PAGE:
In verses 11 and 12 the writer makes the point that the priesthood and the covenant, i.e., the Law, cannot be separated; a change in one requires a change in the other. Verses 13 through 15 demonstrate that a change of priesthood has already taken place; Christ is a priest after the order of Melchizedek—a superior priesthood. The stage is now set for the argument that since the priesthood has changed, the covenant (the Law) has been set aside. It has been argued that such a view amounts to antinomian, but that is not so. The Law did not create righteousness; righteousness has its roots in God’s eternal character, and the passing of the Law does not leave us without righteousness. The Law was a mere candle in a dark, sinful world to allow fallen men to walk without stumbling until God sent a greater light. Christ, on the other hand, is like the noon-day sun! He not only illuminates the way, but also infuses life and transforms lives.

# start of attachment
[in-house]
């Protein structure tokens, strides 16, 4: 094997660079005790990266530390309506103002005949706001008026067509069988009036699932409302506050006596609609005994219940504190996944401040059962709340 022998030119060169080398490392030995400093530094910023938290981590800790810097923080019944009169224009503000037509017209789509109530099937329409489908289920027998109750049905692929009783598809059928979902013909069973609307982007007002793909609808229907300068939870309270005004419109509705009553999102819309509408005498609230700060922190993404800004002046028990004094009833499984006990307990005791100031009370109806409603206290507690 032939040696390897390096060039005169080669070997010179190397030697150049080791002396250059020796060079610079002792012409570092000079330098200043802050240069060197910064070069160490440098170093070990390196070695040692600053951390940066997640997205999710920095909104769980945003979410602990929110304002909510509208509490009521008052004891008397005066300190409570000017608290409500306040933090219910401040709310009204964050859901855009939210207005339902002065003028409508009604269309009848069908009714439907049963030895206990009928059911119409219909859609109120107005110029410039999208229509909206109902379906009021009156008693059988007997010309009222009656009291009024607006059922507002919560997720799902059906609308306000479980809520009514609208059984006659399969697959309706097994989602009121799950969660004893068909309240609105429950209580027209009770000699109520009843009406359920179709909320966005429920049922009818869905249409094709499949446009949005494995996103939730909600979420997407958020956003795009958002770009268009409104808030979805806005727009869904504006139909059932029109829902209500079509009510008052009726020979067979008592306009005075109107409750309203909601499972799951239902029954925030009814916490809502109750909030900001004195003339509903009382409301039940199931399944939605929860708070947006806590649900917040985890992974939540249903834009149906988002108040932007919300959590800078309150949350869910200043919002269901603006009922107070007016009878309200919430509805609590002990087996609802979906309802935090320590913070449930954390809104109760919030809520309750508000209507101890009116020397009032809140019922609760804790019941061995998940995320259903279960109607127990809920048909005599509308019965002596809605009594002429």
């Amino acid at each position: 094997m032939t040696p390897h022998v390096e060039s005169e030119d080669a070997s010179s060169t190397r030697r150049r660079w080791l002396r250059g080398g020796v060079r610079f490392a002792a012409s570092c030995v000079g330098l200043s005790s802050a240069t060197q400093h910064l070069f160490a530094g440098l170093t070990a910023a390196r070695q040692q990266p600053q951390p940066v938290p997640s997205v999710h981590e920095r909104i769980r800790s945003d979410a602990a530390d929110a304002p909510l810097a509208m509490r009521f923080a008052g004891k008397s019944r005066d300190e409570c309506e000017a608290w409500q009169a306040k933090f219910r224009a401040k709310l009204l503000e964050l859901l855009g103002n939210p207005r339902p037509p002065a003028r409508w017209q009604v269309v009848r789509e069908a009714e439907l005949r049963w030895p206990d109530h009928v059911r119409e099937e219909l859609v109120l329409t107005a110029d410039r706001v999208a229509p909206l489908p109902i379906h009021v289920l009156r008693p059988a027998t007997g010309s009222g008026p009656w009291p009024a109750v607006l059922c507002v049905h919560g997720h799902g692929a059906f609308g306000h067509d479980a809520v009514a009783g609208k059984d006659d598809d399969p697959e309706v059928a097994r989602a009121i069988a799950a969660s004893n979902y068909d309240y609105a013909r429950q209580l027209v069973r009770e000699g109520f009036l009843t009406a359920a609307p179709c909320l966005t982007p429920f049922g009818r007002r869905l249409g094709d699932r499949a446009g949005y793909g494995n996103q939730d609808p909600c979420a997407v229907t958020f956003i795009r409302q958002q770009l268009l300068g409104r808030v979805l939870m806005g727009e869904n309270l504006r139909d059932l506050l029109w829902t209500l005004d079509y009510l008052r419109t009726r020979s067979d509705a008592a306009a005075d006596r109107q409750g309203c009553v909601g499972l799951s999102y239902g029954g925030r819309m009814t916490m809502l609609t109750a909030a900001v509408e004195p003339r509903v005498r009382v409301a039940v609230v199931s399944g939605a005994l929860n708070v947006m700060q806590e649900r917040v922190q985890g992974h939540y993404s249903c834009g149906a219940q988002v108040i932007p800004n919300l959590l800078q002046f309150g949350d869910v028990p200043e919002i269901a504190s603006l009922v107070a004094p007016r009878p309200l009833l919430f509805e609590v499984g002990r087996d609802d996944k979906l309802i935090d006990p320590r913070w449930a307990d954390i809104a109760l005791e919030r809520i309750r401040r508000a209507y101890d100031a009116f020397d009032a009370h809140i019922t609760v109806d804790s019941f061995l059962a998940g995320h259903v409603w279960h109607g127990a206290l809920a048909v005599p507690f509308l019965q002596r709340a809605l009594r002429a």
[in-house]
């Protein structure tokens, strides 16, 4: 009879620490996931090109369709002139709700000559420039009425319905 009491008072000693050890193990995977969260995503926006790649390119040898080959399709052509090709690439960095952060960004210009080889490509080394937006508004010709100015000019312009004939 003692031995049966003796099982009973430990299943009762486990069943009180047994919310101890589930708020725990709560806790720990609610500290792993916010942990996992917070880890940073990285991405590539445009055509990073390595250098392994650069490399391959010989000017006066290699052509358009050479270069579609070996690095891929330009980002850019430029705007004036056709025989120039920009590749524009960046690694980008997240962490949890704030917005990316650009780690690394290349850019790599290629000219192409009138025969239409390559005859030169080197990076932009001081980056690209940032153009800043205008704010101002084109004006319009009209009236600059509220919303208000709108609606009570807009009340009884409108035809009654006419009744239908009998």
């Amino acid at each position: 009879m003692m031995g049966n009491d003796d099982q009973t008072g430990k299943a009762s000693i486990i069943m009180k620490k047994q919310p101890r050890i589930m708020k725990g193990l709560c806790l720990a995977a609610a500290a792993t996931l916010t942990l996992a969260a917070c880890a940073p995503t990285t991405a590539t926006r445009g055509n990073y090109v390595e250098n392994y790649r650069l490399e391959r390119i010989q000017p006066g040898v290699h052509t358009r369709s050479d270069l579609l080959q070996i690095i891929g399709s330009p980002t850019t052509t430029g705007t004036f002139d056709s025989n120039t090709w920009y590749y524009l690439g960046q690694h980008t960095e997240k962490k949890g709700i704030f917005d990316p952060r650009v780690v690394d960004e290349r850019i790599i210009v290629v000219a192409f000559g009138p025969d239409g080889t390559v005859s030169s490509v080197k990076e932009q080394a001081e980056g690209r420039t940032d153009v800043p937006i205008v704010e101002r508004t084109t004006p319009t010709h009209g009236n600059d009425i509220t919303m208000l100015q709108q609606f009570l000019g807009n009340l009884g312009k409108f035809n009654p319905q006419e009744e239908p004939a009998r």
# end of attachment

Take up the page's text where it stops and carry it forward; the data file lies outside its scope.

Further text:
If there has been a change of priesthood, it is indicative that there has been a change of covenant (“law,” ” covenant,” and “commandment” are used somewhat interchangeably in this epistle). Why was the former covenant set aside? Because it was weak and useless; it had no power to perfect or transform. Note that this is God’s assessment of the Law. Did God do a poor job in designing the Law? No, it was only a temporary light, a candle, and when seen for what it was, the Law was good and served its purpose. Jesus said in Matthew 5:17-18, “Do not think that I came to abolish the Law or the Prophets; I did not come to abolish, but to fulfill. (18) For truly I say to you, until heaven and earth pass away, not the smallest letter or stroke shall pass away from the Law, until all is accomplished” (NASB). It is sometimes claimed that this statement supports the eternality of the Law, but those who make that claim fail to hear what Jesus was saying. It is not uncommon to see the last few words of this passage (“…until all is accomplished”) omitted when the passage is quoted, and no wonder, those words tell us that the Law is not eternal. Both the Law and the prophets will be fulfilled. The Law was fulfilled in Christ’s righteousness and atoning death (Rom. 8:1-4; 10:4; Heb. 10:1-18), and the messages of the prophets will be fulfilled just as they were spoken, even to the smallest letter. (The term “law” as used in verse 18 encompasses the entire Old Testament, which is variously referred to as “the law,” “the prophets,” “the writings,” or some combination of these terms.) Christ’s priesthood is evidence of a better covenant (vv. 20-22), and his priesthood abides forever (vv. 23-25); thus, “He is able to save forever those who draw near to God through Him….”